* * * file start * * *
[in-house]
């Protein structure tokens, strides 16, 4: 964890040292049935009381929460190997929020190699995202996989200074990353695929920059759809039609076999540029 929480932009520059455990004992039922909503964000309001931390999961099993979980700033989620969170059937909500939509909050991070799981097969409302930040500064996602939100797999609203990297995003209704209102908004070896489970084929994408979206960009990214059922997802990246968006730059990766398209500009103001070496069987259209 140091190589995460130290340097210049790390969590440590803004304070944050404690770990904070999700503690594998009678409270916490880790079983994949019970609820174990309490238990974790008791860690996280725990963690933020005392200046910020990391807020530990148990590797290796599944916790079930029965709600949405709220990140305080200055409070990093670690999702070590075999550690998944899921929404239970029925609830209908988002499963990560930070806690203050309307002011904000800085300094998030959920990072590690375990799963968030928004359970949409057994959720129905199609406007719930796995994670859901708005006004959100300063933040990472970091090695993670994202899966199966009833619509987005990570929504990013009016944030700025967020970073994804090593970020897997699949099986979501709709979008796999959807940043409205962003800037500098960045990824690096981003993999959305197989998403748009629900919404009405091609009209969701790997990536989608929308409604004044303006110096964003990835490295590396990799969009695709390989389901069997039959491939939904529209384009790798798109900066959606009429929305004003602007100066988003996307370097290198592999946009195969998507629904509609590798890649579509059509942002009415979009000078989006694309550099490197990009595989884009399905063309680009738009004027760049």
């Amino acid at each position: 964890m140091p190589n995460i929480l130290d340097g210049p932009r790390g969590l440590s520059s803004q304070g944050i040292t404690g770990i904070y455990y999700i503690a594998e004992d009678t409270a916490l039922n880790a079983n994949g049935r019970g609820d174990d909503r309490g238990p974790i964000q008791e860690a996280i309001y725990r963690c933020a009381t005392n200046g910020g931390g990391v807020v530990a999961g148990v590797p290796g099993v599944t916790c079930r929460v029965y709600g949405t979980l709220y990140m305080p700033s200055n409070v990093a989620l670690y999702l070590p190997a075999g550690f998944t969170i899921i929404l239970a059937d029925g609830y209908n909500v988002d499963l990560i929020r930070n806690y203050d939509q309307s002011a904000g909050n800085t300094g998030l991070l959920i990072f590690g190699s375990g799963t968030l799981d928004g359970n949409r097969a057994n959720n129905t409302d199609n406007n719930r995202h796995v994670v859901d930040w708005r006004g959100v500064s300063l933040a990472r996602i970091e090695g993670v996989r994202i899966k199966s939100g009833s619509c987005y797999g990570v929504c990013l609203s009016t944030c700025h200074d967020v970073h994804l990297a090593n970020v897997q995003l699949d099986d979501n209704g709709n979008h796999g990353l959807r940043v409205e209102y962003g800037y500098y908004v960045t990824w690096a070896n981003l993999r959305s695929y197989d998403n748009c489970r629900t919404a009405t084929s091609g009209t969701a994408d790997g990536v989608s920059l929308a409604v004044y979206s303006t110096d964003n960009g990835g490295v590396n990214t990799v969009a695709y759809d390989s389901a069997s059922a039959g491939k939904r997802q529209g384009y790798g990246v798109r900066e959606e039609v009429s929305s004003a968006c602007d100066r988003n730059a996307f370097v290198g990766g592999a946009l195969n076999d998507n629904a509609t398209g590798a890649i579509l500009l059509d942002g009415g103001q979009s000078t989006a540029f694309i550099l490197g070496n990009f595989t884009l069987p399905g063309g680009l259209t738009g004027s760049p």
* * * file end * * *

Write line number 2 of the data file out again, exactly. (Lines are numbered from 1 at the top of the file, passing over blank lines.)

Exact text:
């Protein structure tokens, strides 16, 4: 964890040292049935009381929460190997929020190699995202996989200074990353695929920059759809039609076999540029 929480932009520059455990004992039922909503964000309001931390999961099993979980700033989620969170059937909500939509909050991070799981097969409302930040500064996602939100797999609203990297995003209704209102908004070896489970084929994408979206960009990214059922997802990246968006730059990766398209500009103001070496069987259209 140091190589995460130290340097210049790390969590440590803004304070944050404690770990904070999700503690594998009678409270916490880790079983994949019970609820174990309490238990974790008791860690996280725990963690933020005392200046910020990391807020530990148990590797290796599944916790079930029965709600949405709220990140305080200055409070990093670690999702070590075999550690998944899921929404239970029925609830209908988002499963990560930070806690203050309307002011904000800085300094998030959920990072590690375990799963968030928004359970949409057994959720129905199609406007719930796995994670859901708005006004959100300063933040990472970091090695993670994202899966199966009833619509987005990570929504990013009016944030700025967020970073994804090593970020897997699949099986979501709709979008796999959807940043409205962003800037500098960045990824690096981003993999959305197989998403748009629900919404009405091609009209969701790997990536989608929308409604004044303006110096964003990835490295590396990799969009695709390989389901069997039959491939939904529209384009790798798109900066959606009429929305004003602007100066988003996307370097290198592999946009195969998507629904509609590798890649579509059509942002009415979009000078989006694309550099490197990009595989884009399905063309680009738009004027760049």